I don’t belong in NYC. Maybe when I was in finance, right out of college, single and chasing the life that meant lots of worldly stuff and badly needed vacations. As a happily married wife, 1,500 miles of distance between Justin and I didn’t feel right even if Justin reminds me it’s to pursue the dream of opening something together.
Is hearing sirens at 3:11 am in the morning going down my street supposed to make me stronger? Am I supposed to feel alone in a city of 8 million people? Should I worry that I may get mugged on my way home or to work because it happened to a co-worker? How do I enjoy the smell of piss in a subway on a hot summer day? Can I ever sleep in total silence again without freaking out?
I’ve learned that opening a business requires much sacrifice and patience. We have already had a lot of practice in replying with regrets. The weddings we regretfully decline. The missed baby showers. The missed happy hours. The missed birthdays. The holidays we spent apart from our families. The UT Football games I only see on ESPN college recap. I feel like I need a sign that says if you want me/us to come to a life-changing event, it cannot be on a holiday or a weekend.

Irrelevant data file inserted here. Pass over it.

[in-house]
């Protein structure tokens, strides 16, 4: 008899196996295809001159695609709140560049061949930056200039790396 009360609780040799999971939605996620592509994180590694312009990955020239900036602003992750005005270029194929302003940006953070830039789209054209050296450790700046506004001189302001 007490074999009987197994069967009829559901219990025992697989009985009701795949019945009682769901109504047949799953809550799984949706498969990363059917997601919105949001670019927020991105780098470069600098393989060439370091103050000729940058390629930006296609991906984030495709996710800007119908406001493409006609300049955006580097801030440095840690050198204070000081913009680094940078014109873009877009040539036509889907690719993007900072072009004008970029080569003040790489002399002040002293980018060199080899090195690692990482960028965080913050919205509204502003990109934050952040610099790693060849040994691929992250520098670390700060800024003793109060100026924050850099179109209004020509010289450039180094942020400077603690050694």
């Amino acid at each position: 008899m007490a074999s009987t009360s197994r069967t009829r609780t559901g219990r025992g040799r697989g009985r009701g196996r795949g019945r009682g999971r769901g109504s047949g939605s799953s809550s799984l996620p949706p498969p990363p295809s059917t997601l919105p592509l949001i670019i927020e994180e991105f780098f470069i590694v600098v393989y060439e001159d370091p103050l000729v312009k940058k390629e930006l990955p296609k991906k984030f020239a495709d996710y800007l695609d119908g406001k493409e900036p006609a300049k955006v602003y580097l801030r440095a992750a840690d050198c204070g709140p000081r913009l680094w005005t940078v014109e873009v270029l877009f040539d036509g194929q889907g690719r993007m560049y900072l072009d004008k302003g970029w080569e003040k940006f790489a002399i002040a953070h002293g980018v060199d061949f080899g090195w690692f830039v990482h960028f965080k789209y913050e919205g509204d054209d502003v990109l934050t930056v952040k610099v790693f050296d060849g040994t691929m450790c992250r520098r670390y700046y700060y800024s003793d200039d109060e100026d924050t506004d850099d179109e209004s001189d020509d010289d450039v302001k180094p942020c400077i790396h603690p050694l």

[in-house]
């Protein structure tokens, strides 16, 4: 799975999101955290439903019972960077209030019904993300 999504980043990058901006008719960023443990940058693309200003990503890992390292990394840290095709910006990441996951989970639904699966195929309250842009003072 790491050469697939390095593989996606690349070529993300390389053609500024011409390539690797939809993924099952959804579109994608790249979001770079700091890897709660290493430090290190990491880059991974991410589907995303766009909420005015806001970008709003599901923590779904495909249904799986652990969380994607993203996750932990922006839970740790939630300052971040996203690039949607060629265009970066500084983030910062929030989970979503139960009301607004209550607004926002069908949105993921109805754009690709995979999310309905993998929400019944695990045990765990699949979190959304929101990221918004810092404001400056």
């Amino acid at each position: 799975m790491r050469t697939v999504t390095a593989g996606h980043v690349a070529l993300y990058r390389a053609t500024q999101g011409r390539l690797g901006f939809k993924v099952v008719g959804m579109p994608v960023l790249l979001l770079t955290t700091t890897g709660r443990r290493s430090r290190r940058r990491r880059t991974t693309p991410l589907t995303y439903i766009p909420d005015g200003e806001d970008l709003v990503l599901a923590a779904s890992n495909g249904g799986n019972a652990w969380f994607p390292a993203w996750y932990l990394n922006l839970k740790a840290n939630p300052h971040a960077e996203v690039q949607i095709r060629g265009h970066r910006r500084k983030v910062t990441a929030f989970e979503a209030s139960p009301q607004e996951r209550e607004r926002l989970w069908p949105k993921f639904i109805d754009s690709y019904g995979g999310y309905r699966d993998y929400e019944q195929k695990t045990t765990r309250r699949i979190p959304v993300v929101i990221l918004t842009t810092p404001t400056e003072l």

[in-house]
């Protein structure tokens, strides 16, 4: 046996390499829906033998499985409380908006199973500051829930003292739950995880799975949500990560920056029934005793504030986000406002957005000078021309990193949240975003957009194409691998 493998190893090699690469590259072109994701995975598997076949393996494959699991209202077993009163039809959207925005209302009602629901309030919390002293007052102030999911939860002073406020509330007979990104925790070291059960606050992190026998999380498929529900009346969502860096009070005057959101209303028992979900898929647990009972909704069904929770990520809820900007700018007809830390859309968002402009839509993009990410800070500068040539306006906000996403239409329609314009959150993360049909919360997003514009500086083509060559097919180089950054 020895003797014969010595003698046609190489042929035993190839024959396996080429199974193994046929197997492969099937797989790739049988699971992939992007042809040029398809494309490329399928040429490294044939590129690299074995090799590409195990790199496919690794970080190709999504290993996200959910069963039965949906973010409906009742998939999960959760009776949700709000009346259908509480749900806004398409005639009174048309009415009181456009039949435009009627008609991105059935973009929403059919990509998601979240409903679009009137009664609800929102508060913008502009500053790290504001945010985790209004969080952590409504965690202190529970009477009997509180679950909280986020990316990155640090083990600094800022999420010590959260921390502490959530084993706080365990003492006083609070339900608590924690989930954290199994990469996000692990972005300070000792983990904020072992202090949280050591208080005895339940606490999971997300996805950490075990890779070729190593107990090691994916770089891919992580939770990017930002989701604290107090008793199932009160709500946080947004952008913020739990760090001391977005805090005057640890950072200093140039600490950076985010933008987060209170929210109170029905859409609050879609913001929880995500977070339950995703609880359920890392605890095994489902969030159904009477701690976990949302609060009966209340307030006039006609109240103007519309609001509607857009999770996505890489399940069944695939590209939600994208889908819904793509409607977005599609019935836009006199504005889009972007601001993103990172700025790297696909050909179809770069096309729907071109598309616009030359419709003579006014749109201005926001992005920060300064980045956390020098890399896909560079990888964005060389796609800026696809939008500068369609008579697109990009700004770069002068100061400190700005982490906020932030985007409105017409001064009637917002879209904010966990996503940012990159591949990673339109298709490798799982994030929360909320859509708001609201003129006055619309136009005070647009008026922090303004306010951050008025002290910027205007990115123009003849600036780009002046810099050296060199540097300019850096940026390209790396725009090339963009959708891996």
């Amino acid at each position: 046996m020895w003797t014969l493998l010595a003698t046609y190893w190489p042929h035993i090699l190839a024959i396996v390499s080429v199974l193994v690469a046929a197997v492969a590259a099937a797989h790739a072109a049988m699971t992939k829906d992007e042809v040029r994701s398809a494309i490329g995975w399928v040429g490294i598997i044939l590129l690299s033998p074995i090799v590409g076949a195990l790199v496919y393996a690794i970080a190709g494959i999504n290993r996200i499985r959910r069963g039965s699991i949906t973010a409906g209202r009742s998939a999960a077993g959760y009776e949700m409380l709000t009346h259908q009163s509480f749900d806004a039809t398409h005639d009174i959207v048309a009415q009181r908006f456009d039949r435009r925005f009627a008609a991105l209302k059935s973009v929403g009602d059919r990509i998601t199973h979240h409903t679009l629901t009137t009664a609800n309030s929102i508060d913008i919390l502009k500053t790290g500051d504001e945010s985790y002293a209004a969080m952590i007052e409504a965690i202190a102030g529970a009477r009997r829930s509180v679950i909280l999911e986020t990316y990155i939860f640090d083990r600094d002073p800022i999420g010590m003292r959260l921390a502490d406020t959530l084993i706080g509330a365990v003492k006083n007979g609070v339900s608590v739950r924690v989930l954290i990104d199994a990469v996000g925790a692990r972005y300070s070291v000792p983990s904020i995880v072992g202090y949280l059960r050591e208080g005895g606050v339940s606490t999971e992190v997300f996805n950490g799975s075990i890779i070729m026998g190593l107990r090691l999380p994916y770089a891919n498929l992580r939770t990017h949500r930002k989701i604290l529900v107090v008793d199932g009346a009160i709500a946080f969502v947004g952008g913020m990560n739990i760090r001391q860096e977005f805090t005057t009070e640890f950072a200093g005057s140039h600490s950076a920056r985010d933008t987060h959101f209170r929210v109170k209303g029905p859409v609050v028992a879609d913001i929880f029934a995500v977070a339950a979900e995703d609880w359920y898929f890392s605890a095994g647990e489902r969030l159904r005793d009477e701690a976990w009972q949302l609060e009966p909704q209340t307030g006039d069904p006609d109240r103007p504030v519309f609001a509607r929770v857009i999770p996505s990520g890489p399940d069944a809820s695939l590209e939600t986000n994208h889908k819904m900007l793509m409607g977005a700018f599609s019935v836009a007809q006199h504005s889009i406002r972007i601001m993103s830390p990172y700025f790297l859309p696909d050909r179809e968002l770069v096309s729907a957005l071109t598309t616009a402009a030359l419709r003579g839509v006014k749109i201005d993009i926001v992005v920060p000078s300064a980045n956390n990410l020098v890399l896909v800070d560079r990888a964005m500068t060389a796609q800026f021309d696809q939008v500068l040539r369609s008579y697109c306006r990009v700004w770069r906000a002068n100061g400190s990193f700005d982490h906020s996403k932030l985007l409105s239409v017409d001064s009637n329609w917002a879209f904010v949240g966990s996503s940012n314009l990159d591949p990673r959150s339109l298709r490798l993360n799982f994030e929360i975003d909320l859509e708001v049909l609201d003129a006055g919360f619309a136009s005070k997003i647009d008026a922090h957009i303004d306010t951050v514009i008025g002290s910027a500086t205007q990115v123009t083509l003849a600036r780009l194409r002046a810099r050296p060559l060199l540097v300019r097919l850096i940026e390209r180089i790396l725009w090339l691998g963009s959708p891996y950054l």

With that being said, NY has opened a lot of doors and shut some that I never want to open again anyways. I have experience my best falafel pita (Azuri Cafe, not Taim), my first apple picking experience (in Warick), the best almond croissant (Bien Cuit), the best lox + bagel (Russ and Daughters), best meat sweats (Roberta’s), best beach buddies (the Leftwich’s), the best roommates, the best co-workers, many memorable meals, and my first real cravings for alcohol.* Many of you have flown into NY and made it a point to meet up with me. (And I have only known you through my Justin.) Those moments meant a lot to me. It taught me where home is – where home will be.
Despite all the firsts and bests in NY, there were things that Houston has that I could not live without. I miss our friends who take the time out of their busy weeks to hang out with Justin and I. I miss Vietnamese food. I miss guacamole done right. I miss cocktails that are more reasonably priced and coffee that is brewed by familiar faces. I miss a culture of people who truly want to make a difference and don’t have other motives.
Thank you for being so patient with me. It took a bit of convincing of all the things I miss most about Home, but I suppose distance made this heart grow fonder. I have so much to share with you all.
* If you have a significant other who seems to have a drinking problem, it’s may not be true. Sometimes alcohol does help relieve stress and allow one to sleep through the night – something you may be thankful for. You could say I am an advocate for “proper” use of alcohol.